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Wes Anderson's 'Isle Of Dogs' Offers Enchanting Stop Motion Animation

Twelve-year-old Atari enlists a pack of dogs to help him find his missing pet Spots in Wes Anderson's animated film "Isle of Dogs."
Fox Searchlight
Twelve-year-old Atari enlists a pack of dogs to help him find his missing pet Spots in Wes Anderson's animated film "Isle of Dogs."

Film also stirs controversy about cultural appropriation

Companion viewing

"King Kong" (1933)

"Fantastic Mr. Fox" (2009)

"Frankenweenie" (2012)

It's the Year of the Dog and Wes Anderson’s animated "Isle of Dogs" serves up a fitting tribute to the lovable canines.

Japan boasts one of the most famous dog stories of all time. An Akita named Hachiko waited in the same location every single day for 10 years for his dead master to return. As if to pay homage to that canine loyalty, Wes Anderson sets his new film "Isle of Dogs" in Japan of the near future and tells the story of a young boy on a quest to find his missing pet, Spots.


Spots, along with all the other dogs of Megasaki City, was exiled to Trash Island by an executive decree from the town’s dog-hating Mayor Kobayashi. The mayor has secretly infected dogs with a virus in order to create a climate of fear that will allow him to get rid of the maligned mutts. The vast garbage dump now serves as home to the banished canines who have to fight over scraps of food. Twelve–year-old Atari (voiced with dogged determination by 11-year-old Koyu Rankin) pilots a junior Turboprop plane to the island where he enlists the help of a pack of dogs led by Chief, (wonderfully voiced by Bryan Cranston) to find his beloved pooch.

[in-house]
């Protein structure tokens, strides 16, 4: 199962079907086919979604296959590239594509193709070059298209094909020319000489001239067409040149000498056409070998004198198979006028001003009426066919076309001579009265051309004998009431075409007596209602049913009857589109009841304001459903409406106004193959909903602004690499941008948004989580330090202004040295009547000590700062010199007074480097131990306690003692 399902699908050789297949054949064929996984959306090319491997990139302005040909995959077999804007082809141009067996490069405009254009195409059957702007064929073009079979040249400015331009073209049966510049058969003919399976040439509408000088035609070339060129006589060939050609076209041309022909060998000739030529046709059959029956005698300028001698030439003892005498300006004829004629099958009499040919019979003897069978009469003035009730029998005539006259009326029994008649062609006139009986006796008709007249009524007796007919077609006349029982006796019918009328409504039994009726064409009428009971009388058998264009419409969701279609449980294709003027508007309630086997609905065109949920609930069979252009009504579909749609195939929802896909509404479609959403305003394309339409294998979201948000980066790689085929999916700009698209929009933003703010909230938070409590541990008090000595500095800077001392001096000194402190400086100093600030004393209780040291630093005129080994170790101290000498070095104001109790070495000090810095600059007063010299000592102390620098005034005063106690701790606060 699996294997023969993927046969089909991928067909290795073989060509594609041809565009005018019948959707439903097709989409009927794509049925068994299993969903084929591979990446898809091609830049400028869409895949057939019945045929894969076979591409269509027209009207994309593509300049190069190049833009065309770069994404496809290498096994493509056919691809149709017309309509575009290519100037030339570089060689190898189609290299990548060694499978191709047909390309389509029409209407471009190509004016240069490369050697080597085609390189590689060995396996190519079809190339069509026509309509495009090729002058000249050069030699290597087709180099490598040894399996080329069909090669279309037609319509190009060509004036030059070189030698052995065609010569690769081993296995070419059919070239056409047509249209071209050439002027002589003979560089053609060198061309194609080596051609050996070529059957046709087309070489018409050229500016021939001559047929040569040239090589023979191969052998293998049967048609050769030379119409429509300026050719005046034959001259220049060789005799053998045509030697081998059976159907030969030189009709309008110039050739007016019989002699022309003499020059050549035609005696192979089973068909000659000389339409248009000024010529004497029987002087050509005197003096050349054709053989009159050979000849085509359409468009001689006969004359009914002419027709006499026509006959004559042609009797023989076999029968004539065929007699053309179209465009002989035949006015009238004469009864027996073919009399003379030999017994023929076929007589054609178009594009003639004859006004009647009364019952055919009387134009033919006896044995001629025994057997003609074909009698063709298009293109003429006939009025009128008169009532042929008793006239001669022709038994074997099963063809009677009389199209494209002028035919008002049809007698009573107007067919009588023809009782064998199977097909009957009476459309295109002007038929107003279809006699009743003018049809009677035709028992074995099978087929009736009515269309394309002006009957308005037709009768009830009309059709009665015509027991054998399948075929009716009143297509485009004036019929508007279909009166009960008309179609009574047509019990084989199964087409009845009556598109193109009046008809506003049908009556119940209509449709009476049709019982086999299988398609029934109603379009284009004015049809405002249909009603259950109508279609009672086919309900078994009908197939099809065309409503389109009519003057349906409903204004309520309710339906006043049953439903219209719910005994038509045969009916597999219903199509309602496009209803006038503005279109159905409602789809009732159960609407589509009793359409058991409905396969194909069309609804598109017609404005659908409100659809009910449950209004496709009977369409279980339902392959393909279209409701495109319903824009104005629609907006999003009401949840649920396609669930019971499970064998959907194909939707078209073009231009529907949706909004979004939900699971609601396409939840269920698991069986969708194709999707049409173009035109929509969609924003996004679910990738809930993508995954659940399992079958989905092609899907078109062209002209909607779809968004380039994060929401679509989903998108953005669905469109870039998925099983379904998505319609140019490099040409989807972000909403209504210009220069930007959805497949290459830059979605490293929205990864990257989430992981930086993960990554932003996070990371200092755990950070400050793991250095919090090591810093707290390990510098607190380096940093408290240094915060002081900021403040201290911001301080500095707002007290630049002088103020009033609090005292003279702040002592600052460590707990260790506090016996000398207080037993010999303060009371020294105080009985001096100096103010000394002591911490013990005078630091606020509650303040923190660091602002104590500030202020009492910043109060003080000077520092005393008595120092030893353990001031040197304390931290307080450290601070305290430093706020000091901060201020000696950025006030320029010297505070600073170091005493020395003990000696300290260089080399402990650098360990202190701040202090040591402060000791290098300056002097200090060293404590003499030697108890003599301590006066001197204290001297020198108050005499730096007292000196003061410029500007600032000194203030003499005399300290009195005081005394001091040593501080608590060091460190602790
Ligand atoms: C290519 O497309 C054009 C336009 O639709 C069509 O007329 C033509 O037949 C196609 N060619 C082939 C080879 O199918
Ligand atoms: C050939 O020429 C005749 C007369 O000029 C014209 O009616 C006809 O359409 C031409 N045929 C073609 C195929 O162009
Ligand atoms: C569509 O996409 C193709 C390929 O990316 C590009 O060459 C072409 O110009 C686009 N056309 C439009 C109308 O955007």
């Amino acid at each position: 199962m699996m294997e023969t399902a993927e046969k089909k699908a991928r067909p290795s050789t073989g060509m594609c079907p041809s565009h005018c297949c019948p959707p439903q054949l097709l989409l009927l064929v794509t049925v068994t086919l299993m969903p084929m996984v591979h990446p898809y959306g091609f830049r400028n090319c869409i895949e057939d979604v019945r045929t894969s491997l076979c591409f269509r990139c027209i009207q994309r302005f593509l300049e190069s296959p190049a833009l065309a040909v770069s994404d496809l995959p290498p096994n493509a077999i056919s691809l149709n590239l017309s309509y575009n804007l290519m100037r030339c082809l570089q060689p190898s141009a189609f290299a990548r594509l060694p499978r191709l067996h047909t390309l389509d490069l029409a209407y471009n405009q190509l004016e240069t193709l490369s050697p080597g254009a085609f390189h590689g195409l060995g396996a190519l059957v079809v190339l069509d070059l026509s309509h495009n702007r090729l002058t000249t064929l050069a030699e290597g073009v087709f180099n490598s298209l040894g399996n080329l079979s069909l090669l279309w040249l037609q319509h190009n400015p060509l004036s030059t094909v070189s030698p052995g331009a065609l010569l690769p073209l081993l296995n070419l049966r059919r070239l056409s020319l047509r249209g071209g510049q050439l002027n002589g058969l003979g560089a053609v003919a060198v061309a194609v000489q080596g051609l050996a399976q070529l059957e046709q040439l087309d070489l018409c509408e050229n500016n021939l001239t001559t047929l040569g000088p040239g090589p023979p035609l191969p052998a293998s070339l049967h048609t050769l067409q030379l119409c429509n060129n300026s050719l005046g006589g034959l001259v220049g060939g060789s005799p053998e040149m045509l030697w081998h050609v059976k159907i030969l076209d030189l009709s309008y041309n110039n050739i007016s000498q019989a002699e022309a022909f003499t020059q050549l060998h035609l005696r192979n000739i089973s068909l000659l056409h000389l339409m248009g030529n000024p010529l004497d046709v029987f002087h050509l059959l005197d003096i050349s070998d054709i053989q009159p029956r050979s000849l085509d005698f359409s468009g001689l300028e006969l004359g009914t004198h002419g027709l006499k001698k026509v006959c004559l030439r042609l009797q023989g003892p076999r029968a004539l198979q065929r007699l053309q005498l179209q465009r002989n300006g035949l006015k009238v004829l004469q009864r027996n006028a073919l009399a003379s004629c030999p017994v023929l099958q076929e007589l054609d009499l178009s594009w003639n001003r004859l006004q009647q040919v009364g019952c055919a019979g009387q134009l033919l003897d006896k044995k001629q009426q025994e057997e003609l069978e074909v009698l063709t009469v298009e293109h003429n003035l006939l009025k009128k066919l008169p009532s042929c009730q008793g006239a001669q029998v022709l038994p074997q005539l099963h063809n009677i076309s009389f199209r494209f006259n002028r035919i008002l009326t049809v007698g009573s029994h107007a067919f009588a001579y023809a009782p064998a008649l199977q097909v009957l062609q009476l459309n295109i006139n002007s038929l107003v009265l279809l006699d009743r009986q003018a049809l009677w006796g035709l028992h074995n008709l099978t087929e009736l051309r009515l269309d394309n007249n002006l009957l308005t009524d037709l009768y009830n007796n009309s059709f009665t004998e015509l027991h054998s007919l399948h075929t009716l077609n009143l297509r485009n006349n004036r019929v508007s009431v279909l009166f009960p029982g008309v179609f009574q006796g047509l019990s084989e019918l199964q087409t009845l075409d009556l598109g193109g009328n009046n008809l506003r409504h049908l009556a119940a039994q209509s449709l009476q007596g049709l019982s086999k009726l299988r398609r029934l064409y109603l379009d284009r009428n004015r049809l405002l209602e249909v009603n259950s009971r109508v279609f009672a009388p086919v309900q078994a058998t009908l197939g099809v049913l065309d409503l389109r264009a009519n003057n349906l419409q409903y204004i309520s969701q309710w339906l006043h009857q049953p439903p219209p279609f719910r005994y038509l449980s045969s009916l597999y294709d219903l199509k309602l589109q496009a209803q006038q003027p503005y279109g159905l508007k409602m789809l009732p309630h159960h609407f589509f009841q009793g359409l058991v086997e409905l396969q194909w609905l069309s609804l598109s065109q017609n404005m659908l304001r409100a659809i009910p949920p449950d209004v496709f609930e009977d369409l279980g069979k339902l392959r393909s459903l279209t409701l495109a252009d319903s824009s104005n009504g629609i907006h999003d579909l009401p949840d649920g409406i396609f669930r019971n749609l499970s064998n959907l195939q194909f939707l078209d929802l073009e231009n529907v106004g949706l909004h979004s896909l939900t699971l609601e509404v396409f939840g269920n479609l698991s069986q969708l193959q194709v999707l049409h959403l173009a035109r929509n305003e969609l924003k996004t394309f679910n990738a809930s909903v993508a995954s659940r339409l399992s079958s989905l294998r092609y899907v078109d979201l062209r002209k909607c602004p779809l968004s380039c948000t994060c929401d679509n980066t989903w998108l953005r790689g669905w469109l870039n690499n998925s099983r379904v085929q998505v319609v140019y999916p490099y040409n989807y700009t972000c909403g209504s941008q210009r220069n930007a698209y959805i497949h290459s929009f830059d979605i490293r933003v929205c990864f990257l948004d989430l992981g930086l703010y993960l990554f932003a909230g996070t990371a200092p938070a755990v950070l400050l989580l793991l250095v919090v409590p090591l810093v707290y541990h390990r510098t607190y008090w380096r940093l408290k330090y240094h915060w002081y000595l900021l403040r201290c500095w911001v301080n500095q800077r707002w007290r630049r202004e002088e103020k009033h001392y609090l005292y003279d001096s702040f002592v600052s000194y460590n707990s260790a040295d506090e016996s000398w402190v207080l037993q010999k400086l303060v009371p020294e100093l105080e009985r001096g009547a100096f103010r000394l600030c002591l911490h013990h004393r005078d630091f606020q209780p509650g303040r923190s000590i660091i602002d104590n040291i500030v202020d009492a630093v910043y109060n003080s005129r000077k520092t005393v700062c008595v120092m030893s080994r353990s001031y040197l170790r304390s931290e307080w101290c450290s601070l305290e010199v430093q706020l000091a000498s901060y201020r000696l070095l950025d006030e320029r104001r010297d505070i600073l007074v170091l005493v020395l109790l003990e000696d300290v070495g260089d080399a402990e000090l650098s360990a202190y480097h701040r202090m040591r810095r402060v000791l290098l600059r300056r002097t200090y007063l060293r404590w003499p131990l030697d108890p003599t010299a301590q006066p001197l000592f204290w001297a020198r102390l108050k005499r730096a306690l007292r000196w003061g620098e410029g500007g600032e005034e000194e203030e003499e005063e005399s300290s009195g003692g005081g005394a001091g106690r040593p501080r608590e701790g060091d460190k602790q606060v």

Jeff Goldblum on voicing a dog

Actor Jeff Goldblum voices the character of Duke, a gossiping mutt.

"I don’t like talking animals so much," he confessed by phone. "I like Mr. Ed. I like the Wes Anderson version of animals where they are kind of like smart interesting people with recognizably people personalities."

And recognizable as Wes Anderson creations. Part of the humor arises from the fact that Anderson shoots these dog puppets with the same whimsy and precision that he shoots any of his human actors. Goldblum sees his character and all the dogs in Duke’s pack as heroically and sweetly committed to the task of reuniting this young boy and his dog.


"They are all sort of working on the same page in terms of their sweetness and their willingness to risk their lives for this boy," Goldblum said. "They love this boy who loves his dog and they want to reunite them and I love that spine of the character, I think they are deeply loving and sweet characters."

'Isle of Dogs' Actor Interviews

Stop motion animation

What makes them even more endearing is they’re rendered in a stop motion animation style that harkens back to Willis O’Brien’s brilliant work on "King Kong," and anything by Ray Harryhausen. Goldblum notes that he only took a few hours to record his lines for the film but then the animators worked for three years bringing Duke and all the other characters to vivid life. That means animating every hair and every breath.